This study aimed to evaluate the following respiratory outcomes after the change:
1. duration of mechanical ventilatory support
2. number of infants who required mechanical ventilation within 24 hours after extubation (failed extubation)
3. duration of CPAP support
4. number of days with significant apnoea (cessation of respiration >=15 seconds with SaO2 <50% and associated with bradycardia, heart rate <100 beats per minute) during CPAP
5. duration of oxygen therapy
6. the postmenstrual age (PMA) of the infants when oxygen therapy was terminated
7. number of infants requiring FiO2 >30% at PMA of 36 weeks.
The non-respiratory outcomes were also reviewed which included:
1. duration on total parenteral nutrition (TPN)
2. postnatal age of the infants when full enteral feeding was tolerated
3. number of infants with necrotising enterocolitis (NEC)
4. number of infants with grade 3 to 4 intraventricular hemorrhage (IVH)
5. body weight at PMA of 36 weeks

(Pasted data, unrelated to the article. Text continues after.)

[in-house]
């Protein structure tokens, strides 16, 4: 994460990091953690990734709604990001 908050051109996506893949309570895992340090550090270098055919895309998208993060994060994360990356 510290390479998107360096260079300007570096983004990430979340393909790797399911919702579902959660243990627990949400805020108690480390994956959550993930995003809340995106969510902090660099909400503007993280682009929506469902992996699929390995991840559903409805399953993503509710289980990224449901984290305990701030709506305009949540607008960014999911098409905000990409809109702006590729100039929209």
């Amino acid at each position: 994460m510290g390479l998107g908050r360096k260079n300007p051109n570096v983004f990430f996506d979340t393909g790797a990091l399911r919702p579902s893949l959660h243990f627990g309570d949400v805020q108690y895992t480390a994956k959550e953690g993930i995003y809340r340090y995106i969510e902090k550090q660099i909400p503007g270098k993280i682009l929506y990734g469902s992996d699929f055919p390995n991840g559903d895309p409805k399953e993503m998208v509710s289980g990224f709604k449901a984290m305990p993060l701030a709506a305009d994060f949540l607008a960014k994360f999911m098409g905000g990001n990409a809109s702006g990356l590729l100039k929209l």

During both study periods, there was no major change in technology and medical management of the premature infant in the unit. The only difference was the use of bubble CPAP in Period 2 which substituted for the ventilator (Infant Star®, Tyco Healthcare) CPAP support in Period 1. All of the study population except 6 very low birth weight (VLBW) infants, 3 in each period, required intubation. They were extubated and maintained on CPAP when their synchronised intermittent ventilator (SIMV) settings were < 10 breaths per minute, peak inspiratory pressure (PIP) was < 15 cmH2O, positive end-expiratory pressure (PEEP) was 5 cmH2O, fractional inspired oxygen (FiO2) was < 0.3 with no respiratory acidosis and minimal respiratory distress. Apnoea, cessation of respiration for 15 seconds or more with or without desaturation (SaO2 <90%), and cardio-respiratory status of the subjects were monitored continuously with physiological monitors (Spacelab Healthcare). During the study periods, caffeine citrate was given to infants with repeated apnoea (i.e., more than three apnoea episodes per hour) with SaO2 <50% or they required frequent bag and mask ventilation. Reintubation was considered when infants on CPAP developed marked retraction, FiO2 requirement >0.6 with PaO2 <50 mmHg, PaCO2 >65 mmHg with intractable metabolic acidosis, prolonged apnoea with SaO2 <50% and required bag and mask ventilation, frequent apnoea not responsive to drug therapy or at the discretion of the attending clinician depending on the infant's clinical status. Infants without significant retractions would be weaned off from CPAP when their FiO2 requirement <0.3, free from apnoea for 24 hours and tolerated gentle nasal-pharyngeal suctioning without increasing FiO2 requirement with CPAP removed.